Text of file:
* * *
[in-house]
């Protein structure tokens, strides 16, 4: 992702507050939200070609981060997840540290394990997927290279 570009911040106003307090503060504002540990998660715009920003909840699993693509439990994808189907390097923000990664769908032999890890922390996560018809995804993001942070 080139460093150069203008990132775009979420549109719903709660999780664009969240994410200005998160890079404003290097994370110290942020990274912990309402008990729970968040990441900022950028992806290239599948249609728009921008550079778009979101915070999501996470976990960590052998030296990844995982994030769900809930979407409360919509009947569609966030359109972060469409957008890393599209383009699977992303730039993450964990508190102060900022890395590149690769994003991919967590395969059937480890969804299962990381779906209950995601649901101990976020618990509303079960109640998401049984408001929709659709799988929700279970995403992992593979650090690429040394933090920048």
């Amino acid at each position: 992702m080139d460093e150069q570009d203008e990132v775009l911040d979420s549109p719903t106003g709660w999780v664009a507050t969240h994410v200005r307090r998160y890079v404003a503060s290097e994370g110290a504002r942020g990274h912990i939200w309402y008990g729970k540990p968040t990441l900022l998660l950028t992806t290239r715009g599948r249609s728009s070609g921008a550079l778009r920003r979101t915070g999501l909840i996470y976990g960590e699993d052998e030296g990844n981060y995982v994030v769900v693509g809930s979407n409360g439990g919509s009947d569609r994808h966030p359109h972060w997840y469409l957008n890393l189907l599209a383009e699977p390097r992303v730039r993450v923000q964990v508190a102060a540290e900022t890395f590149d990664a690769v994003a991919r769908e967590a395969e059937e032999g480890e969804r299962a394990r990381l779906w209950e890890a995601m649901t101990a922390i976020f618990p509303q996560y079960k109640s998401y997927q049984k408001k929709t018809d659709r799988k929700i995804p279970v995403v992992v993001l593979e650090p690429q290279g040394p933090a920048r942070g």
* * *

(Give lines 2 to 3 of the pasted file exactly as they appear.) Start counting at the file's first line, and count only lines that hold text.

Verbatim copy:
């Protein structure tokens, strides 16, 4: 992702507050939200070609981060997840540290394990997927290279 570009911040106003307090503060504002540990998660715009920003909840699993693509439990994808189907390097923000990664769908032999890890922390996560018809995804993001942070 080139460093150069203008990132775009979420549109719903709660999780664009969240994410200005998160890079404003290097994370110290942020990274912990309402008990729970968040990441900022950028992806290239599948249609728009921008550079778009979101915070999501996470976990960590052998030296990844995982994030769900809930979407409360919509009947569609966030359109972060469409957008890393599209383009699977992303730039993450964990508190102060900022890395590149690769994003991919967590395969059937480890969804299962990381779906209950995601649901101990976020618990509303079960109640998401049984408001929709659709799988929700279970995403992992593979650090690429040394933090920048």
């Amino acid at each position: 992702m080139d460093e150069q570009d203008e990132v775009l911040d979420s549109p719903t106003g709660w999780v664009a507050t969240h994410v200005r307090r998160y890079v404003a503060s290097e994370g110290a504002r942020g990274h912990i939200w309402y008990g729970k540990p968040t990441l900022l998660l950028t992806t290239r715009g599948r249609s728009s070609g921008a550079l778009r920003r979101t915070g999501l909840i996470y976990g960590e699993d052998e030296g990844n981060y995982v994030v769900v693509g809930s979407n409360g439990g919509s009947d569609r994808h966030p359109h972060w997840y469409l957008n890393l189907l599209a383009e699977p390097r992303v730039r993450v923000q964990v508190a102060a540290e900022t890395f590149d990664a690769v994003a991919r769908e967590a395969e059937e032999g480890e969804r299962a394990r990381l779906w209950e890890a995601m649901t101990a922390i976020f618990p509303q996560y079960k109640s998401y997927q049984k408001k929709t018809d659709r799988k929700i995804p279970v995403v992992v993001l593979e650090p690429q290279g040394p933090a920048r942070g």